12:30 Luncheon Presentation (Sponsorship Opportunity Available) or Lunch on Your Own

1:15 Session Break


EMERGING TECHNOLOGIES

1:25 Chairperson’s Remarks

Christoph Freiberg, Ph.D., Senior Scientific Consultant, Biologics, Genedata

1:30 Greater Predictability in Establishing Optimal Biologic Production Systems Using Integrated Synthetic Biology Approaches

Ian_FotheringhamIan Fotheringham, Ph.D., Managing Director, Ingenza, Ltd.

In this talk, I will describe how Ingenza develops and applies various synthetic biology tools to enable us to more predictably achieve efficient, soluble and stable expression of active biologics using both mammalian cell lines and microbial strains. I will describe scaled commercial examples that solved customer problems and illustrate the utility of our approach.

2:00 Switchable Membrane Reporter (SwiMR) Technology for Facile Cell Line Development

Bo_YuBo Yu, Ph.D., Co-Founder & CSO, Larix Bioscience

Switchable Membrane Reporter (SwiMR) technology is the most efficient technology available today for the isolation of production cell lines. It utilizes a unique switchable reporter system to facilitate FACS-based enrichment and isolation of high producing cells. This eliminates the requirement for gene amplification and reduces cell line screening time from 4-8 months to 2-3 months. The SwiMR technology has been used to generate production CHO cells for multiple antibodies.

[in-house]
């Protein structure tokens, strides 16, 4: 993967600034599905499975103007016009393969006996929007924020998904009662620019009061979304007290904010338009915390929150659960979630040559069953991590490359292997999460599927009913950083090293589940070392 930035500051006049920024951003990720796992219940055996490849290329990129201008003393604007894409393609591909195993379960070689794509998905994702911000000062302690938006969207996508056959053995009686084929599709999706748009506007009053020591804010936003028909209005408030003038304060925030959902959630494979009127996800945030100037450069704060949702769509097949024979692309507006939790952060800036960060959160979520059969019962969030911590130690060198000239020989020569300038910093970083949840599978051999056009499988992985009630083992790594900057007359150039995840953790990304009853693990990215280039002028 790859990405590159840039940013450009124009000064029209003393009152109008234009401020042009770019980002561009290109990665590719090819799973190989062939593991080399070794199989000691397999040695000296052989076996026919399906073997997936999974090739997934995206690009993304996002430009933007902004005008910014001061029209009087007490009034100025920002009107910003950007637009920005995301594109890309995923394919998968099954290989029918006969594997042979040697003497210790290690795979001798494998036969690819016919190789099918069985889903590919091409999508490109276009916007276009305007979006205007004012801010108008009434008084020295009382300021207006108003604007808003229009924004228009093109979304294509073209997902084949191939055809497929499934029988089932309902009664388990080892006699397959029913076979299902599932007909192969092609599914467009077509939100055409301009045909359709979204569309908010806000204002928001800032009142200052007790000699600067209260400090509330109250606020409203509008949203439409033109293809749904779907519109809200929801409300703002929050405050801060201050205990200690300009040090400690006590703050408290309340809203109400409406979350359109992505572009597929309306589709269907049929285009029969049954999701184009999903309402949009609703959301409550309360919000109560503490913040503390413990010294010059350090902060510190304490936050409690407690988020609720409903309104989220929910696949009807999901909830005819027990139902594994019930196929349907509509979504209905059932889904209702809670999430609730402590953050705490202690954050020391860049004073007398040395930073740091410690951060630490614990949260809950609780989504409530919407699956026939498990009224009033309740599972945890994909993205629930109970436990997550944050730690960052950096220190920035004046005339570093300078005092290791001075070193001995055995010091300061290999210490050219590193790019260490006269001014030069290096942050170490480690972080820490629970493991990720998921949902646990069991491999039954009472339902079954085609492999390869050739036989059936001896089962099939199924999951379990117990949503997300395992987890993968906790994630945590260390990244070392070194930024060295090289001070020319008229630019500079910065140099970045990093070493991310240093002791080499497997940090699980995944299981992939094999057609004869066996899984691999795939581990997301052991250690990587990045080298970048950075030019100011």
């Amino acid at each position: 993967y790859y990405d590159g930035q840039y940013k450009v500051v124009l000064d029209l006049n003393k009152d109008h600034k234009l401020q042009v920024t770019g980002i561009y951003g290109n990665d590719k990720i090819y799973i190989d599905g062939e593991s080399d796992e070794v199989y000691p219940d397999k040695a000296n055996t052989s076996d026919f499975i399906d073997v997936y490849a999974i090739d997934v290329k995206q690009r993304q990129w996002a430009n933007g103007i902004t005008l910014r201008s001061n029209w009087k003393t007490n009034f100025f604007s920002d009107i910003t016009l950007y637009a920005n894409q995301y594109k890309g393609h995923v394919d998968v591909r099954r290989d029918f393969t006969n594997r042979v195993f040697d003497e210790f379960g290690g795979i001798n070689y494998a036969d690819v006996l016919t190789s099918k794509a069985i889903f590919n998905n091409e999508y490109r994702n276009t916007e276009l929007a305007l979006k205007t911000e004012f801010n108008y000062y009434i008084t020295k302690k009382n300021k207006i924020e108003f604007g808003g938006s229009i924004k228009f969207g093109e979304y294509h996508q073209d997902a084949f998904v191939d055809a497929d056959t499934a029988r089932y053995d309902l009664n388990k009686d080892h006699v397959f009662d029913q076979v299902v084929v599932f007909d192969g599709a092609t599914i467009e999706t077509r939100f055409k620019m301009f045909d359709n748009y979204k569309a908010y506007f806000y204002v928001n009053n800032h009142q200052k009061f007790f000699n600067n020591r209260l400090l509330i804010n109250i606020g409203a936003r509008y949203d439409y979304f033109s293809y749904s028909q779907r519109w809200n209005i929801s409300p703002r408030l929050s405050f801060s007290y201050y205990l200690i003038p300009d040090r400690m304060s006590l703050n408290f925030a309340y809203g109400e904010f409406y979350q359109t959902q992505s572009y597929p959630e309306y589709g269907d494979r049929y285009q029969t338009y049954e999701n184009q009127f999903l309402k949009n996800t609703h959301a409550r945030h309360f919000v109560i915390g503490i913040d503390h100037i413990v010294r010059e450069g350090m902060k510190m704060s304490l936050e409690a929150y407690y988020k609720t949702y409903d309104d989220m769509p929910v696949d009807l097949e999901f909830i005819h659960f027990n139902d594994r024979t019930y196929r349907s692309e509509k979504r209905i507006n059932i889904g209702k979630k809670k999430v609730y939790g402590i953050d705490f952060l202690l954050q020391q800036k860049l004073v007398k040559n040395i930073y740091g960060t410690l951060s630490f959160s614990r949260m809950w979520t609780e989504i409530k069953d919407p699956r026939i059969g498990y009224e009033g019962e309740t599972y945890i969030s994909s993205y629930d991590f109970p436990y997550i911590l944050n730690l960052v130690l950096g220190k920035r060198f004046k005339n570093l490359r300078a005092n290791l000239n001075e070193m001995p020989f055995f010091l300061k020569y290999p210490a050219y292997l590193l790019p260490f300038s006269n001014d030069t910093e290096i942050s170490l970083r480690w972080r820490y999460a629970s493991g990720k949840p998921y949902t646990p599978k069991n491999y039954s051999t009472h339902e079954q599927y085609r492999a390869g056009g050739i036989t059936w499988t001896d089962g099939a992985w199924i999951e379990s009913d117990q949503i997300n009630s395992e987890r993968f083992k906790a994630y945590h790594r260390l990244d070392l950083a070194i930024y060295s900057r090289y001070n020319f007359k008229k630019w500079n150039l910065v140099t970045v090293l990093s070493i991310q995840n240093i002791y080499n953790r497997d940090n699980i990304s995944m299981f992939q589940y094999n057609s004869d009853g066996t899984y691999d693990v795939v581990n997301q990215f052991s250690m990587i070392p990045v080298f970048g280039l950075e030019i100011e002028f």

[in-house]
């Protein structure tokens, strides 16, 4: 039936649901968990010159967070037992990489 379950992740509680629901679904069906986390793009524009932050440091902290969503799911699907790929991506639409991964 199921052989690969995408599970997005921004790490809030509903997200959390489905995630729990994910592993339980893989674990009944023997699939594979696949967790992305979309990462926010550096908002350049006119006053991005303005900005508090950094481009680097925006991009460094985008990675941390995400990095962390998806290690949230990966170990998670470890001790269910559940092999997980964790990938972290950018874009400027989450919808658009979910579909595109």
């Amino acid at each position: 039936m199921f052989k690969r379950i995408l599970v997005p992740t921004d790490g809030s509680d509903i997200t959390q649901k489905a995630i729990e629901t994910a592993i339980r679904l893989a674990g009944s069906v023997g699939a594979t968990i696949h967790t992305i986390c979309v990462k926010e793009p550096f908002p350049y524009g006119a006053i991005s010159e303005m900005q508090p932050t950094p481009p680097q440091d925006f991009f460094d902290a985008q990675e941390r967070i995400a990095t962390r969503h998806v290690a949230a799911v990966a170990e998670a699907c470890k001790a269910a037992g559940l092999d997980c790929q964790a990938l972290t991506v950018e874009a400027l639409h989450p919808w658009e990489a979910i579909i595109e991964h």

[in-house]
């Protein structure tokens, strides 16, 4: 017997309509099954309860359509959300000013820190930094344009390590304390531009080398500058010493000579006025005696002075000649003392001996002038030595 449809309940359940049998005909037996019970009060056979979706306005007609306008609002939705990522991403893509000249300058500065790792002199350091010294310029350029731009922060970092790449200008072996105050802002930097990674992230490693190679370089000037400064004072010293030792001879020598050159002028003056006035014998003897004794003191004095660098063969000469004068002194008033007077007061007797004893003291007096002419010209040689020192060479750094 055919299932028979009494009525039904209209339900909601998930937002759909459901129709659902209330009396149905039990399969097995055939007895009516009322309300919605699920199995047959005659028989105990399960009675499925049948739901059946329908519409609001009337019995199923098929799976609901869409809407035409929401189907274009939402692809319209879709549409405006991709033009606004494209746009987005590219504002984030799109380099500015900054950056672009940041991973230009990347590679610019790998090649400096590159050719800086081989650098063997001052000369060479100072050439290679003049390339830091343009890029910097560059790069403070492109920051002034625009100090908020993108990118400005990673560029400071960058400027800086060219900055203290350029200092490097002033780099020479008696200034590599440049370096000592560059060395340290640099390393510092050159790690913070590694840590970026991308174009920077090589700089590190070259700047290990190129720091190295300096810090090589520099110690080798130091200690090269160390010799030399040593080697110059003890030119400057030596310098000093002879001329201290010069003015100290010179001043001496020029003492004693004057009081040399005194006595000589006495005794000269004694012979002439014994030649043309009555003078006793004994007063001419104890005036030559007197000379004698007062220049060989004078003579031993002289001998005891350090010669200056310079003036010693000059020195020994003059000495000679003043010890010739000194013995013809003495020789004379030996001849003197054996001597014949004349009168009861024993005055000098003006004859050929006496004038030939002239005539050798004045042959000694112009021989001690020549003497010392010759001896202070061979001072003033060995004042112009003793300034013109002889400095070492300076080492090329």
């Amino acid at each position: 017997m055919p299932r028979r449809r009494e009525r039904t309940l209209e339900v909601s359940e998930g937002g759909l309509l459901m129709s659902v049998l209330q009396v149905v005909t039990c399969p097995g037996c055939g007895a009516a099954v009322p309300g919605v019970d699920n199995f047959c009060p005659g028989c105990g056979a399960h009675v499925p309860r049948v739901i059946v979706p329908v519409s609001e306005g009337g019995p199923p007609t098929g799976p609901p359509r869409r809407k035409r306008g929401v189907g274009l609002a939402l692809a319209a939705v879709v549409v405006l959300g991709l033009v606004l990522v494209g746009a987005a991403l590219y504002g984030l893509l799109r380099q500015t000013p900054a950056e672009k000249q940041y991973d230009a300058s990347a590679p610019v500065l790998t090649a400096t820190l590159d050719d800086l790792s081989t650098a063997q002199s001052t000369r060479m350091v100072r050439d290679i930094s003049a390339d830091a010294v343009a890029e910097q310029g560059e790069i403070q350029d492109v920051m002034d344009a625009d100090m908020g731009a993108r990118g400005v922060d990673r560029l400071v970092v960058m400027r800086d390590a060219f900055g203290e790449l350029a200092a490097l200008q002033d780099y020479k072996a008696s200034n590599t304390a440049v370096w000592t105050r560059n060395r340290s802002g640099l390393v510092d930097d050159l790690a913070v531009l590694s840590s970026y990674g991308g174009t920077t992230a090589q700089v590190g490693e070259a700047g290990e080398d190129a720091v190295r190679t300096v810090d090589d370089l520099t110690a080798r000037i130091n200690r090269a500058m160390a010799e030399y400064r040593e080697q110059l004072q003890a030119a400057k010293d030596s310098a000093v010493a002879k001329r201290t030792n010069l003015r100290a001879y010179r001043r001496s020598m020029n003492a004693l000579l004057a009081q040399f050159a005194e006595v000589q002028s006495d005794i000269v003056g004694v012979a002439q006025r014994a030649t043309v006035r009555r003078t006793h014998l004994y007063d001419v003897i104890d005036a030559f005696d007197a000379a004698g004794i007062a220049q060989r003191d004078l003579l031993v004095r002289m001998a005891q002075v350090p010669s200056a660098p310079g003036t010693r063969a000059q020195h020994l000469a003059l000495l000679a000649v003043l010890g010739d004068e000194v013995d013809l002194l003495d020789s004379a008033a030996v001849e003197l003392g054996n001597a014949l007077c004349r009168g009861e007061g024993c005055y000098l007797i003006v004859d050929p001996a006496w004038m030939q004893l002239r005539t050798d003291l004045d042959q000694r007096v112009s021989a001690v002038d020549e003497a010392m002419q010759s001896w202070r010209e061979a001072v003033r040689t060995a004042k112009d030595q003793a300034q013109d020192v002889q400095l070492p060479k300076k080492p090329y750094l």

CLONE STRATEGIES

2:30 Towards a Novel Site-Specific Integration System for Cell Line Development

Mara C. Inniss, Ph.D., PostDoc Fellow, Cell Line Development, Pfizer, Inc.
The growth of the biopharmaceutical market in recent years has prompted dramatic improvements in recombinant protein production. Pfizer’s site-specific integration (SSI) platform, based on the Flp/FRT recombinase-mediated cassette exchange (RMCE), promises unparalleled ease and consistency in generating CHO cell lines. To further advance our mammalian expression technology, we are developing a novel site-specific integration system which is comparable and orthogonal to the Flp/FRT system, offering flexibility and user-defined capability in generating recombinant cell lines for biopharmaceutical production.

3:00 Towards One Round of Cloning in Cell Line Development

Nathalie Veith, Ph.D., Senior Scientist, Upstream Development, Synthon Biopharmaceuticals

Regulatory guidelines state that production cell lines need to be derived from one cell progenitor. In order to guarantee this with a high probability, biopharmaceutical industries use two rounds of limiting dilution, FACS-based procedures and/or imaging techniques to ensure clonality of a cell line. Since time lines play an important role for CMC projects, many efforts are undertaken to decrease the effort and time to prove clonality of a cell line. Synthon Biopharmaceuticals want to present their approach using two different devices to support their strategy ensuring clonality of a cell line.

3:30 Close of Conference



Day 1 | Day 2 | Short Courses | Download Brochure